University divided on prayer

It is not uncommon to hear someone at FAMU speak or pray using terms such as “Amen,” “in Jesus’ name we pray” or “let all God’s children say…”

But what about those who are not Christian?

Students and faculty agree FAMU puts more emphasis on Christianity than any other religion, no matter how offensive it may be to some.

During the Martin Luther King Jr. Convocation on Jan. 13, Michael Abrams, a Jewish journalism professor, walked out when prayer was conducted. Abrams said he has been to many FAMU functions where prayer was given. But that day, his patience was gone.

“I’m happy to see that FAMU has many religious people,” Abrams said.

“Church plays a large role in many people’s lives. But at a University gathering, it’s inappropriate to have a prayer in Christ’s name.”

Although Abrams was “offended” by the Christian prayers, he said he still respects people’s rights to believe in and follow Christianity.

However, Abrams said it is unfair for people to “impose their beliefs on others.”

“I think that a good non-denominational prayer (to a superior power) might be good,” he said.

Rafeeq Asad, 24, said certain people at FAMU tend to incorporate Christianity into the functions or events they preside over.

“There is favoritism because the majority of the campus … is Christian,” said Asad, a Muslim architecture graduate student from Miami.

“It may not be intentional, but other religions are ignored. You get Christian holidays off … but you don’t get other holidays.”

When Asad attended FAMU for his undergraduate studies, the people in his major found a way to for everyone to pray however they saw fit.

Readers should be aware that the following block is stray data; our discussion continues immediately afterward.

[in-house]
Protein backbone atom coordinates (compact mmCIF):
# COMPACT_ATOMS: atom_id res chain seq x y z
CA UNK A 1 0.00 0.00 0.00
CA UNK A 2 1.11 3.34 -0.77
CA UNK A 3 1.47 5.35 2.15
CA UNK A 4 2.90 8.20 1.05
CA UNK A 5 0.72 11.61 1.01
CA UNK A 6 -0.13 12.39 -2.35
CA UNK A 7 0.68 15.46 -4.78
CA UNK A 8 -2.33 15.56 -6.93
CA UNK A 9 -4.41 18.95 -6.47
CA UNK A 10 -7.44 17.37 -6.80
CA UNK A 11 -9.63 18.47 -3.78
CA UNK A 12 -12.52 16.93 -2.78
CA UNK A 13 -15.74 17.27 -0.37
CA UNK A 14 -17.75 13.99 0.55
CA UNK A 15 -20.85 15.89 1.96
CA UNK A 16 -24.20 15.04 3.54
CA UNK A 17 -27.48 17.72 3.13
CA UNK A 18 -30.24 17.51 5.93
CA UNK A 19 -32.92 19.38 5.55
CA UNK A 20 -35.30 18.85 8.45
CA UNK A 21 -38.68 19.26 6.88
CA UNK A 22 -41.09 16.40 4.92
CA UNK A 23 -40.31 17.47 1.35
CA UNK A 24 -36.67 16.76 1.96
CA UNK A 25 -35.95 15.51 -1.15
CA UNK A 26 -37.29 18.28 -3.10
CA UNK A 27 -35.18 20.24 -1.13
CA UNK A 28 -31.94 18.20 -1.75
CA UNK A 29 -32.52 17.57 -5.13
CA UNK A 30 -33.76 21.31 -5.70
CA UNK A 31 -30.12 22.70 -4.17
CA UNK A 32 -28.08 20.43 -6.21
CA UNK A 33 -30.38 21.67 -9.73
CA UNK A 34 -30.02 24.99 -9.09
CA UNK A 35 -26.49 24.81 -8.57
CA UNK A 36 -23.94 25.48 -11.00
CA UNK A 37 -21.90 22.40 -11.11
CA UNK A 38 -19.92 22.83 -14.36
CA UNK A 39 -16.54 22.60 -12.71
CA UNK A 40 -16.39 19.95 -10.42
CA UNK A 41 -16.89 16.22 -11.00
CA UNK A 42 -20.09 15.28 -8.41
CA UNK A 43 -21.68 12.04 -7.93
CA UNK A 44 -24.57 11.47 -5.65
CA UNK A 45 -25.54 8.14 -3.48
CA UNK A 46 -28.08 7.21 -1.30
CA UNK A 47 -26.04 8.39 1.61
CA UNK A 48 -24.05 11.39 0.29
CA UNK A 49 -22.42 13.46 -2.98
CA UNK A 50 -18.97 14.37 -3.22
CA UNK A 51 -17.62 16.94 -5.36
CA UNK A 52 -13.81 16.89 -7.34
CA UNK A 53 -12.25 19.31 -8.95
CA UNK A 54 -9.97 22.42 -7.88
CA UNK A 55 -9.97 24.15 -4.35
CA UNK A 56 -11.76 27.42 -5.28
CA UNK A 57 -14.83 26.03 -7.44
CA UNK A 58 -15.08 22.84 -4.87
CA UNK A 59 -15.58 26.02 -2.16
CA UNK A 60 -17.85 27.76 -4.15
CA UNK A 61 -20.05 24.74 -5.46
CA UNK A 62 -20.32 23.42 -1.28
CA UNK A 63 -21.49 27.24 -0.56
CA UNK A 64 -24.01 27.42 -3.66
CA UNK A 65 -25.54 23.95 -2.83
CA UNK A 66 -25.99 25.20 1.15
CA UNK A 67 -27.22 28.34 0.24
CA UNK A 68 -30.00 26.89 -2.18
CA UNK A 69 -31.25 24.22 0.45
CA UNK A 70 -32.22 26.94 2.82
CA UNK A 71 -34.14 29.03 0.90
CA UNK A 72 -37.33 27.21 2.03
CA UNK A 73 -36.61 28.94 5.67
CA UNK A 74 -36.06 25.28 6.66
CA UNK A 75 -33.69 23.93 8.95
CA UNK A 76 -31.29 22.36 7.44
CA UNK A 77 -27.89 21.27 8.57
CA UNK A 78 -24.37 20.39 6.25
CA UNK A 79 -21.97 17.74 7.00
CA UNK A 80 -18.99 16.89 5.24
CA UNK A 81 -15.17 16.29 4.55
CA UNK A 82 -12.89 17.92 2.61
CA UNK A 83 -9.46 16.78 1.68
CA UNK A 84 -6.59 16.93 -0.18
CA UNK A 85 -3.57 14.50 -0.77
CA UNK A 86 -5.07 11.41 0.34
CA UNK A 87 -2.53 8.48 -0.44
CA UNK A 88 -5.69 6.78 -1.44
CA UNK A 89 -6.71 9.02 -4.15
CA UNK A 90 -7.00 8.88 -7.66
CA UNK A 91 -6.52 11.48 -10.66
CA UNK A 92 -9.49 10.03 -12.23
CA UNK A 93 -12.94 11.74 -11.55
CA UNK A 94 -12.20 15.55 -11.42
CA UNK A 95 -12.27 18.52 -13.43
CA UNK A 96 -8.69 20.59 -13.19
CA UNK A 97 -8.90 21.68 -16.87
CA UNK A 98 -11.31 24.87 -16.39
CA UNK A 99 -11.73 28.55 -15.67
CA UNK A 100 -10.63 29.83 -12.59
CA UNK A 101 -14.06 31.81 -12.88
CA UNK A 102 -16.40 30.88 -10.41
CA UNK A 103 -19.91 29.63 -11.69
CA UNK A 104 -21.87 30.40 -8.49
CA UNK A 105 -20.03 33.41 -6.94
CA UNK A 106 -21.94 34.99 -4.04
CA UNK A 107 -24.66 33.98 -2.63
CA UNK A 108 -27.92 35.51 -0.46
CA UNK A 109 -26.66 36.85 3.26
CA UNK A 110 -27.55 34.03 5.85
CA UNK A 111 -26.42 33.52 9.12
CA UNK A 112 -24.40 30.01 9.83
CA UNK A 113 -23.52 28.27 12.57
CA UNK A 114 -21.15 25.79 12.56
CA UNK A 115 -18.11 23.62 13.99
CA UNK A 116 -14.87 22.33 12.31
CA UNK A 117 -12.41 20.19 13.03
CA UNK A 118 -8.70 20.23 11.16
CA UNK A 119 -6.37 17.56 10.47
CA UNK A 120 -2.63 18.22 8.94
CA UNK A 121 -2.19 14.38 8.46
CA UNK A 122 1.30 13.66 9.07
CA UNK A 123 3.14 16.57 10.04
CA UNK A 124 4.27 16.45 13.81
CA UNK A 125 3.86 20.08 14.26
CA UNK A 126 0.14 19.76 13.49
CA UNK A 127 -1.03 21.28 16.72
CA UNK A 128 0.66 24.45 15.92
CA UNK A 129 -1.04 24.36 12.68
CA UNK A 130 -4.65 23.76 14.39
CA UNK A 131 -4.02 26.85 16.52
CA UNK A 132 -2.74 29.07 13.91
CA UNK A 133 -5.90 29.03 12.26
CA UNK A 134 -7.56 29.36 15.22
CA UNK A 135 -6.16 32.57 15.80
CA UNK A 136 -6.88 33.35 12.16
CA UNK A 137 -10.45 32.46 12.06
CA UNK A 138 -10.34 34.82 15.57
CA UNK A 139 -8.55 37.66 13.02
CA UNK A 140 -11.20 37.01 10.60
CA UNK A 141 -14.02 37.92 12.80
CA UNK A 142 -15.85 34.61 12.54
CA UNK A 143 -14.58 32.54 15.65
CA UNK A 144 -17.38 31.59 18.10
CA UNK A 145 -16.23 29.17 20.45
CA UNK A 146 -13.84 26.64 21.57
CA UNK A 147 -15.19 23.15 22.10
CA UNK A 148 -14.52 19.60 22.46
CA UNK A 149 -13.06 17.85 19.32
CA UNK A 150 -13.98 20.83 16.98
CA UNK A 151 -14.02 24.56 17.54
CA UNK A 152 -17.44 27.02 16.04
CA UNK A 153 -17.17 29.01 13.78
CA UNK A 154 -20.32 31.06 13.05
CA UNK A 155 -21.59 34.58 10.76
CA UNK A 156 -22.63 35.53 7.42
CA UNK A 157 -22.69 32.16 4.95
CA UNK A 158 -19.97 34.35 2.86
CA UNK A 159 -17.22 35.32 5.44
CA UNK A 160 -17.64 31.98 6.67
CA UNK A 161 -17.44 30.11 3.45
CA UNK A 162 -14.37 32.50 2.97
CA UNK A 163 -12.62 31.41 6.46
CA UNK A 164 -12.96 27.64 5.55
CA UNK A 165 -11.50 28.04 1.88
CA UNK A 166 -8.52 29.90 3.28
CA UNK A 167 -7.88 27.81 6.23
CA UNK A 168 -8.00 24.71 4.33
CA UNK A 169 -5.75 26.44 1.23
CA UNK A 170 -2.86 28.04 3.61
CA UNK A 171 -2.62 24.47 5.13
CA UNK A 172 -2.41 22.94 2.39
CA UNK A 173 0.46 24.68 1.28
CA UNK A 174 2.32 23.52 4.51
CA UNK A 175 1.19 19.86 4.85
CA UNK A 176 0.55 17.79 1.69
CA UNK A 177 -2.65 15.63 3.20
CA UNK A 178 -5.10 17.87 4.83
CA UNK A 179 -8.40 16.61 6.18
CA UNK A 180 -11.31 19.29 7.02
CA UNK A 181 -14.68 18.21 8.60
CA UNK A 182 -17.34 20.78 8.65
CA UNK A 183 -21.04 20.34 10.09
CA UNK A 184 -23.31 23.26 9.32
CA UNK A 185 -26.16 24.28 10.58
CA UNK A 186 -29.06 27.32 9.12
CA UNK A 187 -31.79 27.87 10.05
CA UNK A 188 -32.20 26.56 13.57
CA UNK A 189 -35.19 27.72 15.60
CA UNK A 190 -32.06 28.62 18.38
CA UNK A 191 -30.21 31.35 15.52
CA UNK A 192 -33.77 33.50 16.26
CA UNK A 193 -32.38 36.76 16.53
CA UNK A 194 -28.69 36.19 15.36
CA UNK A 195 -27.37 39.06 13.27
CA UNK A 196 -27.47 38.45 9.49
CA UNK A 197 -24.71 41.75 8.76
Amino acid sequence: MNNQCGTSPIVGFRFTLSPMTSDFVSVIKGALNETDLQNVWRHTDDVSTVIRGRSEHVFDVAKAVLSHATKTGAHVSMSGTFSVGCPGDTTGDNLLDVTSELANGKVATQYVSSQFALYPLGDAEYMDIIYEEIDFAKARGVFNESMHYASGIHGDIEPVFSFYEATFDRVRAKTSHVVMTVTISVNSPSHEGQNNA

“I got my undergraduate degree in (the School of Business and Industry),” Asad said.

“We just had a moment of silence…to incorporate whatever you believe.”

Students like Soheyla Mahdavian, 20, said FAMU pays more attention to Christianity because the majority of the people who attend and work for FAMU are Christian.

“I feel that the majority of the school is Christian,” said Mahdavian, a junior pharmacy student from Monticello.

Li-Ping Zhang, an associate professor from China, acknowledged that America is a Christian country so she is not surprised or offended whenever she is asked to bow her head for prayer at a FAMU event.

“This is a Christian country; you know that when you get here,” said Zhang, who declares no religion.

“I am an American citizen. I don’t expect Chinese culture.”

But when it comes to religion, Zhang said everyone’s beliefs should be respected.

“This is an academic institution, not religious,” Zhang said.

“We shouldn’t put politics in religion. Everyone should be respected.”

Abrams said he believes FAMU should have a conference or a seminar to promote religious tolerance. He said the conference should include people from every denomination.

“It’s time the University grew up,” Abrams said, “and recognized the small amount of diversity that it has.”

Contact Brandon D. Oliver at